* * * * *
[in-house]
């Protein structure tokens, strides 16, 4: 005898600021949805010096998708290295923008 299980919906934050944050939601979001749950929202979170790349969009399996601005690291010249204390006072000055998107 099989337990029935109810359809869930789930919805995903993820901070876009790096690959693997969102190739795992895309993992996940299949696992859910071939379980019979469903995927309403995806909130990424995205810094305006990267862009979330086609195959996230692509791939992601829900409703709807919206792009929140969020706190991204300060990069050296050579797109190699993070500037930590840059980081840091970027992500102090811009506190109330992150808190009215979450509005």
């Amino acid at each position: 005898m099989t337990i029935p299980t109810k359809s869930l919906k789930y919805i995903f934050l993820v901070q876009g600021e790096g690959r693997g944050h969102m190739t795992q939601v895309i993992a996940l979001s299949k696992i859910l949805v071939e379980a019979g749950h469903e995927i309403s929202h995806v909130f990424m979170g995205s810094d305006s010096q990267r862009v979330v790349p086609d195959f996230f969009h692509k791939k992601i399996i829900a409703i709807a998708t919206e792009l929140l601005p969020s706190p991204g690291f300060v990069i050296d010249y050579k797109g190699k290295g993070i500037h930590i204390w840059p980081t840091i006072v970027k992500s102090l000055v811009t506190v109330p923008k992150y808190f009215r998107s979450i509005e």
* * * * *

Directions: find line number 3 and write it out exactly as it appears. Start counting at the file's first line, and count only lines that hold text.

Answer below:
């Amino acid at each position: 005898m099989t337990i029935p299980t109810k359809s869930l919906k789930y919805i995903f934050l993820v901070q876009g600021e790096g690959r693997g944050h969102m190739t795992q939601v895309i993992a996940l979001s299949k696992i859910l949805v071939e379980a019979g749950h469903e995927i309403s929202h995806v909130f990424m979170g995205s810094d305006s010096q990267r862009v979330v790349p086609d195959f996230f969009h692509k791939k992601i399996i829900a409703i709807a998708t919206e792009l929140l601005p969020s706190p991204g690291f300060v990069i050296d010249y050579k797109g190699k290295g993070i500037h930590i204390w840059p980081t840091i006072v970027k992500s102090l000055v811009t506190v109330p923008k992150y808190f009215r998107s979450i509005e």